Flux’s Rafflesia does something on the netlabel level. Put out by the ever-omnivorous Omoide Label, it finds rapper and trackmaker Flux bouncing off a variety of sounds, resulting in a release that almost feels like a survey of popular sounds in Japanese rap today. Flux’s decision to recruit a wide variety of beatmakers goes a long way here — it’s why you can get something like the plinky-plonky “Swim” leading into a trap rumbler mimicking American hip-hop in “You Can’t Kill Me.” Flux glides over all these backdrops, though some better than others — his voice works better on the softer numbers, such as the piano-guided “Call Me Baby” or the more abstract “Yumeyumeyume,” than the Atlanta-inspired material. But it’s the inclusion of those moments that makes Rafflesia work as an album, offering a snapshot of many different styles, and underlining the experimentation and ambition guiding a lot of this music forward. Get it here, or listen below.

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New DJ Wildparty: Drive EP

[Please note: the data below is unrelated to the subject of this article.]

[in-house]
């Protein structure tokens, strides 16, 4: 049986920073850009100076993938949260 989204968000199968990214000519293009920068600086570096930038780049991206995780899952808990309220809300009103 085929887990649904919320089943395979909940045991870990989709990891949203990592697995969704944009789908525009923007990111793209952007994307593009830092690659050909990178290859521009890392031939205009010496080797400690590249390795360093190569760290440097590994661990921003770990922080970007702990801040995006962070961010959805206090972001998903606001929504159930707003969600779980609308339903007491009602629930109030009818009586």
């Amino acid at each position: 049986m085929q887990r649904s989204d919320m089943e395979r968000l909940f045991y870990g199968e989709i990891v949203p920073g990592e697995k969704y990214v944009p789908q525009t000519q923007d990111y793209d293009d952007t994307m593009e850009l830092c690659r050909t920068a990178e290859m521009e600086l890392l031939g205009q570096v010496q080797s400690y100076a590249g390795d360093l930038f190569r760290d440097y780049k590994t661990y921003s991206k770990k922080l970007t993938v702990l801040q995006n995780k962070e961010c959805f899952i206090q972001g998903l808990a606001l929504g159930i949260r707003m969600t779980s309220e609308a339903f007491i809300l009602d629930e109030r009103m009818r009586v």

Ahhhh, and here I was thinking everything from 2017 had been wrapped up.

DJ Wildparty routinely releases new music at Comiket events, and at the 2017 winter edition he offered up Drive, an EP finding the producer crafting some bright-day house music inspired by…well, it’s right there in the title. Wildparty’s own music tends to always be on the upbeat side, but sometimes more crushing than anything else. Not so with Drive, which is downright bright for most of its run, the only downcast moments coming from flashes of melancholy that creep in (and, hey, maybe that’s just my problem). Like the RGL release covered earlier today, Drive ties together nicely on one play, from the woozy stepping of “Wakeup” to the giddiness of “On The Way” and “Highway.” The climax, though, is “Sunshine,” a cathartic number that merges Wildparty’s usual love of maximalism with house music, everything swirling together to create a cathartic number between happiness and nostalgia (my mind drifts to M83’s “Run Into Flowers,” and if you told me Wildparty sampled part of it, I wouldn’t be shocked). Listen above.